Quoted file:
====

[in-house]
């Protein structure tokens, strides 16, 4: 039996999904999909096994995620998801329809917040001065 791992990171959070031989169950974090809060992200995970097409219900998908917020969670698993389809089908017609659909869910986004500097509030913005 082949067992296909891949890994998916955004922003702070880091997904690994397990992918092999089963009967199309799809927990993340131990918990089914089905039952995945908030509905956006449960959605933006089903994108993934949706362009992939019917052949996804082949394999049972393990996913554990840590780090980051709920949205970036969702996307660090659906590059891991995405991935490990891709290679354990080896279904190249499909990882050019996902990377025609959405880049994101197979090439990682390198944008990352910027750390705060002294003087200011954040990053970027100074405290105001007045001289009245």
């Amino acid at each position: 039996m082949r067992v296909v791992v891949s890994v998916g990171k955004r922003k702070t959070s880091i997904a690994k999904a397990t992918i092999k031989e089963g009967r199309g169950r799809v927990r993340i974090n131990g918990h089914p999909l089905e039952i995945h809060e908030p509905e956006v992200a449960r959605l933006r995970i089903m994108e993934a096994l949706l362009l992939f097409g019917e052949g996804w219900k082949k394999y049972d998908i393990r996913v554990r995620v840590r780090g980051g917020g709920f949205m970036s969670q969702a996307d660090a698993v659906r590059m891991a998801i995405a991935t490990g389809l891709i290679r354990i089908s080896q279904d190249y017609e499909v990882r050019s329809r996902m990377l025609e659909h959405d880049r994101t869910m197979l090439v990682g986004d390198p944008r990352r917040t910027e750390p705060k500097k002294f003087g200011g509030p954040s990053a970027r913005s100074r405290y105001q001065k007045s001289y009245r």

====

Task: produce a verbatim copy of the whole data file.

[in-house]
């Protein structure tokens, strides 16, 4: 039996999904999909096994995620998801329809917040001065 791992990171959070031989169950974090809060992200995970097409219900998908917020969670698993389809089908017609659909869910986004500097509030913005 082949067992296909891949890994998916955004922003702070880091997904690994397990992918092999089963009967199309799809927990993340131990918990089914089905039952995945908030509905956006449960959605933006089903994108993934949706362009992939019917052949996804082949394999049972393990996913554990840590780090980051709920949205970036969702996307660090659906590059891991995405991935490990891709290679354990080896279904190249499909990882050019996902990377025609959405880049994101197979090439990682390198944008990352910027750390705060002294003087200011954040990053970027100074405290105001007045001289009245």
């Amino acid at each position: 039996m082949r067992v296909v791992v891949s890994v998916g990171k955004r922003k702070t959070s880091i997904a690994k999904a397990t992918i092999k031989e089963g009967r199309g169950r799809v927990r993340i974090n131990g918990h089914p999909l089905e039952i995945h809060e908030p509905e956006v992200a449960r959605l933006r995970i089903m994108e993934a096994l949706l362009l992939f097409g019917e052949g996804w219900k082949k394999y049972d998908i393990r996913v554990r995620v840590r780090g980051g917020g709920f949205m970036s969670q969702a996307d660090a698993v659906r590059m891991a998801i995405a991935t490990g389809l891709i290679r354990i089908s080896q279904d190249y017609e499909v990882r050019s329809r996902m990377l025609e659909h959405d880049r994101t869910m197979l090439v990682g986004d390198p944008r990352r917040t910027e750390p705060k500097k002294f003087g200011g509030p954040s990053a970027r913005s100074r405290y105001q001065k007045s001289y009245r």